- At the very bottom of the mountain, Lothos Riftwaker offers attunement to the Molten Core by sending bold adventurers deep into Blackrock Depths in search of a particular rock.
- Main article: Blackrock Mountain quests
For the most part, no quests occur in Blackrock Mountain itself, though it is a gateway for 4 instances. However, there are a few quests that are categorized as Blackrock Mountains quests, in particular, some of the Dungeon Set 2 quests. These quests are primarily given by Bodley, the ghost of a gnome located in Blackrock Spire.
Player versus Player
Before the Burning Crusade expansion was released, Blackrock Mountain was a PvP hotspot (even more intense before Ahn'Qiraj) because Upper Blackrock Spire, Lower Blackrock Spire, Blackrock Depths, Molten Core and Blackwing Lair were (and still are) ALL in Blackrock Mountain. Since these were the most popular instances, many players of both factions would clash here on their route to their instance. Many PvP videos feature extended segments of Blackrock Mountain PvP, or what was known as BRM PvP. If one was going to Blackrock Mountain, one could expect to encounter resistance on the way there. However, with the release of The Burning Crusade, BRM PvP has "died" to say the least.
A more complete explanation of Blackrock Mountain (from Paxton's "The Death of PvP"):
Some called this the gauntlet...
Everyone from 50-somethings to the fully geared raider frequented this warzone cleverly disguised as a mountain. Some in hopes of acquiring powerful epic item, others to ensure that didn't happen.
There were more dangers lurking around every corner in this mountain than to possibly list. Even the most experienced raider couldn't anticipate rogues hidden in these corridors, or the priest hiding in the shadows helplessly tossing mind-controlled opponents into the fiery lava pits below.
As with most Pre-TBC content, the objectives and rewards found in this mountain have been trivialized to the extent that there is no motivation for players to come here. Blackrock Mountain may only be remembered for what it was, the destination for end game PvE and high-stakes PvP.
In the RPG
In Dark Factions
Blackrock Mountain is located in the Burning Steppes of Azeroth. To the south is Stonewatch Keep in the Redridge Mountains. Nefarian lairs in upper Blackrock Spire, the part of Blackrock Mountain that is above ground. Blackrock Depths is the part underneath the mountain.
In Lands of Conflict
The Blackrock Spire is awe-inspiring in its sheer mass and obvious devastation, while the rest of the land around it visibly attempts to recover from the damage done by the rebirth of the fire elemental king, Ragnaros. Going through this foul volcano is the only accessible passage between Azeroth and the dwarven home of Khaz Modan. Many people in Khaz Modan and Stormwind will pay adventurers to hunt the monsters in the hills of the Burning Steppes, either for pelts, meat or to protect the road. Those braver or stupider may even explore the depths of Blackrock Spire.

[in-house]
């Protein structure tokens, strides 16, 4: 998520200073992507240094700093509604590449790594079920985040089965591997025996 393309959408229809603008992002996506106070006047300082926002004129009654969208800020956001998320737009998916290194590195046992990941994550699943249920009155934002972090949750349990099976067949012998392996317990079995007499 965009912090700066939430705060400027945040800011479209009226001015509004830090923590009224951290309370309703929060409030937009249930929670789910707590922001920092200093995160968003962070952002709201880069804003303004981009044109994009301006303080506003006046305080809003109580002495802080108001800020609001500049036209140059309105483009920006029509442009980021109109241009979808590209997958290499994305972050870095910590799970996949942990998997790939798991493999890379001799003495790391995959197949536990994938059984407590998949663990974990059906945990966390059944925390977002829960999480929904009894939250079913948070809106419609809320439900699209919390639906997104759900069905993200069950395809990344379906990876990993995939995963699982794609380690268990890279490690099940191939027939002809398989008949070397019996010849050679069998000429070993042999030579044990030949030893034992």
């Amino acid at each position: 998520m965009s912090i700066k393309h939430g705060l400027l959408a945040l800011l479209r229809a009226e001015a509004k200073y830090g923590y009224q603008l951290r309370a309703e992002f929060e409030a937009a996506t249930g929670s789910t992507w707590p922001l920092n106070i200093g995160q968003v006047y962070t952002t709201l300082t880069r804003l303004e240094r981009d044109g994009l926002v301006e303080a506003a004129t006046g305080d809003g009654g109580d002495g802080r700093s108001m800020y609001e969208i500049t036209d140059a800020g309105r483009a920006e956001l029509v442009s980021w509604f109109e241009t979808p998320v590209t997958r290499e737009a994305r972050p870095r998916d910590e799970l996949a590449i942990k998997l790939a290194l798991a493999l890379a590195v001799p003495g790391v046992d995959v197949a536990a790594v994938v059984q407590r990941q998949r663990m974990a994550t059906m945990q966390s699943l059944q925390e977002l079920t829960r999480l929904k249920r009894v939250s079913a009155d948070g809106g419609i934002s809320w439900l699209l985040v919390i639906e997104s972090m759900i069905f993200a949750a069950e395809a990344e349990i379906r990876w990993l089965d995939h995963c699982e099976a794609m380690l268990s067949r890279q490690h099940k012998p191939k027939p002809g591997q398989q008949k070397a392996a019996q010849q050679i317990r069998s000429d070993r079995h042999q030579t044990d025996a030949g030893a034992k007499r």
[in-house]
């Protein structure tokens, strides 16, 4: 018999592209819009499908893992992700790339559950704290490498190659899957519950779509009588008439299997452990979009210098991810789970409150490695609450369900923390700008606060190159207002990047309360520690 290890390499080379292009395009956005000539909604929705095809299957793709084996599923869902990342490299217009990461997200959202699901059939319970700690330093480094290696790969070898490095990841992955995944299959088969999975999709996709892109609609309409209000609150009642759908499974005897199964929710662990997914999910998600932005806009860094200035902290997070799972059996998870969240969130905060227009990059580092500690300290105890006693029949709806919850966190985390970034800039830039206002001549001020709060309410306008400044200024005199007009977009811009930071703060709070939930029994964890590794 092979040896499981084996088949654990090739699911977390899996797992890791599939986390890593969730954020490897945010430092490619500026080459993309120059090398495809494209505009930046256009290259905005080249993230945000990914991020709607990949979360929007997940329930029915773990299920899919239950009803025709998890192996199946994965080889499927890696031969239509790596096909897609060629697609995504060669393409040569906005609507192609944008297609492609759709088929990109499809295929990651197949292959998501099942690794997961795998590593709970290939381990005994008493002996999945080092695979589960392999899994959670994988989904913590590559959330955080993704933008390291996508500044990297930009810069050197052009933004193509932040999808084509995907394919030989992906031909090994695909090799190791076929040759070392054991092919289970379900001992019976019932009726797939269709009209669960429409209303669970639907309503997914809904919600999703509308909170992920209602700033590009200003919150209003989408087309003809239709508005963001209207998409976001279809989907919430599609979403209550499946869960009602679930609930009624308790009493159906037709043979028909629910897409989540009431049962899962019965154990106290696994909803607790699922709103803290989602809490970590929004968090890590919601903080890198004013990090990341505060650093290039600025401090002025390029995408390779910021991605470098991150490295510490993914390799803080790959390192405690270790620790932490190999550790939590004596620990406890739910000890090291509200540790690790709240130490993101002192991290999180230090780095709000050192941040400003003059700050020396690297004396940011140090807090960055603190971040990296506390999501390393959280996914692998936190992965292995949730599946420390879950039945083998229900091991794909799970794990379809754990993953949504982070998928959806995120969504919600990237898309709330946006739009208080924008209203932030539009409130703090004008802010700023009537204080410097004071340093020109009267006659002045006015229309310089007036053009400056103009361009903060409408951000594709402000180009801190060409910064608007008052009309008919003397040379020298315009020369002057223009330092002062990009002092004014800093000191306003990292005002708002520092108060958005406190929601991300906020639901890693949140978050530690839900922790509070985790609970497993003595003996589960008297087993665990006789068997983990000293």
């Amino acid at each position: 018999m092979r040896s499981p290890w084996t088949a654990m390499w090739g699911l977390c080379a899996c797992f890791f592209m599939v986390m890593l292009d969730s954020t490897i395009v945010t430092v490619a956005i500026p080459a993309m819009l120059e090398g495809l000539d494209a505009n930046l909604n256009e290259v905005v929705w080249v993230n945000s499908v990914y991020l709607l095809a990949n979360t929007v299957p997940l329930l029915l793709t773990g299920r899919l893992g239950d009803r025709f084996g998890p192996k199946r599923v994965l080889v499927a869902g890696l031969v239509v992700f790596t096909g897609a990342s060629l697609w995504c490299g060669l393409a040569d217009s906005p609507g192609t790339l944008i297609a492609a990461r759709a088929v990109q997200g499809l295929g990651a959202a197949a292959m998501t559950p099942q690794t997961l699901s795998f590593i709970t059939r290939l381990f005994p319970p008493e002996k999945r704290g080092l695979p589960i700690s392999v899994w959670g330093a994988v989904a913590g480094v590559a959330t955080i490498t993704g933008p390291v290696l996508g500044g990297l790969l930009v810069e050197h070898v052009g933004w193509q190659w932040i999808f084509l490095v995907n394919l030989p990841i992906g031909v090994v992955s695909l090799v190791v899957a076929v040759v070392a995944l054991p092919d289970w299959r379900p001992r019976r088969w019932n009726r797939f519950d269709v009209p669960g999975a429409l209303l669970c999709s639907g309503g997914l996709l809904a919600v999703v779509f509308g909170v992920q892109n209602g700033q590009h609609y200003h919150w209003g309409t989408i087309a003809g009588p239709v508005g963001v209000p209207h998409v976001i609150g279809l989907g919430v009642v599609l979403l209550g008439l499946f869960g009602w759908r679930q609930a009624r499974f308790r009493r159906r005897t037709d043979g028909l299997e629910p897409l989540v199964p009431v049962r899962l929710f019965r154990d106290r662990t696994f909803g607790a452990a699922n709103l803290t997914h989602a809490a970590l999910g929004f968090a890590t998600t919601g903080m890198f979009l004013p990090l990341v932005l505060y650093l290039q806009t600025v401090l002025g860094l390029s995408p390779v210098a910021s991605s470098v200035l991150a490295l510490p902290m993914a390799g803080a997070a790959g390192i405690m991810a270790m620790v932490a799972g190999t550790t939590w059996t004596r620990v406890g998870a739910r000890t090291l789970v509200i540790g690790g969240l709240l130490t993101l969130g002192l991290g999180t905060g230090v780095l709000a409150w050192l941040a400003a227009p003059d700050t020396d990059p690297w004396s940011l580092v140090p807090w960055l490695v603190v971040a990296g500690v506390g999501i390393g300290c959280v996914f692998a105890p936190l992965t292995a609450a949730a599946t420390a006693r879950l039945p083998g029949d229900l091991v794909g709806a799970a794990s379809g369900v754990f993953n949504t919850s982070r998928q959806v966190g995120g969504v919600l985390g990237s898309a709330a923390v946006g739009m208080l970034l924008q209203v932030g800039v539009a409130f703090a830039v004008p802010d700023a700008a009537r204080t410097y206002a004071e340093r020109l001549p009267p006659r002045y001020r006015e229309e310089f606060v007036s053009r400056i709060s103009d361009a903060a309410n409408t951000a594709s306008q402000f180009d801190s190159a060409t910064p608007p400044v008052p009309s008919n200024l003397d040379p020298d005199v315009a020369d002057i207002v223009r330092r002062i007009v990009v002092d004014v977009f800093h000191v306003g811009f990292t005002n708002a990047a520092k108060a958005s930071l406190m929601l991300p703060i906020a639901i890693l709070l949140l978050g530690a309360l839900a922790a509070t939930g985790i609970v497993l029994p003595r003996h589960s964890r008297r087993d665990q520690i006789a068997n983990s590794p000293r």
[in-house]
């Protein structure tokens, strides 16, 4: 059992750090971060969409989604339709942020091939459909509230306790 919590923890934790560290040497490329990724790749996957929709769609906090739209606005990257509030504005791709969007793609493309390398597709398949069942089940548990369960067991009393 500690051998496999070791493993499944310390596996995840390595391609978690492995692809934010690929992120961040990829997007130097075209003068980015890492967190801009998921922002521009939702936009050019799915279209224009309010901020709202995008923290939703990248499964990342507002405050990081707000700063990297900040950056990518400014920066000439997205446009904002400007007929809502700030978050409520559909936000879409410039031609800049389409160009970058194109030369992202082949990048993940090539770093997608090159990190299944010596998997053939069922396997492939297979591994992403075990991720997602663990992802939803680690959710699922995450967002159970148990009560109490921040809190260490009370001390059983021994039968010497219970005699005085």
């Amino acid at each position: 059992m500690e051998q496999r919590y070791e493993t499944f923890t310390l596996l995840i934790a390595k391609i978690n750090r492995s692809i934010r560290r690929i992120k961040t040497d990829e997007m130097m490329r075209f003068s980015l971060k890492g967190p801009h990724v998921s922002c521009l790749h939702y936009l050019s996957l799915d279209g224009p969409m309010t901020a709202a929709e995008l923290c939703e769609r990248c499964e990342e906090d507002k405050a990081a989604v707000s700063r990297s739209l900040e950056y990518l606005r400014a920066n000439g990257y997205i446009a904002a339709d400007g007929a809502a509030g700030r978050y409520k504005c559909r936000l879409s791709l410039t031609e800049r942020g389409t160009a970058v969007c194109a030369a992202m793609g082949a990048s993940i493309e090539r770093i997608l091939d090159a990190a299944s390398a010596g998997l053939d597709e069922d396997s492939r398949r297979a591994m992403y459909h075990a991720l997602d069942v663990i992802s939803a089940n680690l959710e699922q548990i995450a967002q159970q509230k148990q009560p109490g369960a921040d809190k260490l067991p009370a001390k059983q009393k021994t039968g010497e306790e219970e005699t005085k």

Orcs maintain a lasting settlement around the Blackrock Spire Foothills, staying hidden from the road but always keeping watch for Alliance attacks. These orcs are more typical of those during the First and Second wars. Bloodthirsty and savage, they mine the mountains around Blackrock Spire for metals with which to make weapons and armor.
The Blackrock Spire fortress was built in the upper section of the mountain and was intended to be new Dark Iron capital, but the black dragon Nefarion drove the dwarves to the depths of the volcano in his attempt to seize the fortress.
The thane of the Dark Irons, Thaurisan, summoned the fire elemental king Ragnaros to aid them in the war against the Ironforge dwarves. Ragnaros' arrival melted several mountains in the Redridge Mountains and forged a great volcano known as Blackrock Spire in the blast's epicenter. Tales circulate of Dark Irons living as puppets to Ragnaros, who dwells under the volcano.
Orcs also came here after the Second War and maintain settlements around and within the volcano, the climate being to their liking as it seems. The Horde conquered Blackrock Spire and used it as a base of operations during the campaign against Lordaeron in the Second War. Warchief Orgrim Doomhammer slew the human hero Anduin Lothar by the foot of the volcano at the war's end, though Lothar's death turned the tide and spurred the Alliance on to crush the failing Horde.
Warcraft Adventures: Lord of the Clans
In the canceled Warcraft Adventures, Blackrock Spire and the surrounding area made an appearance as being the lair of Deathwing. The dragon lived in the upper spire, and the great gates of the fortress were blocked by thorny vines, which Thrall destroyed with the Death and Decay spell. Cows were kept nearby in order to feed the black dragon by his troll servants.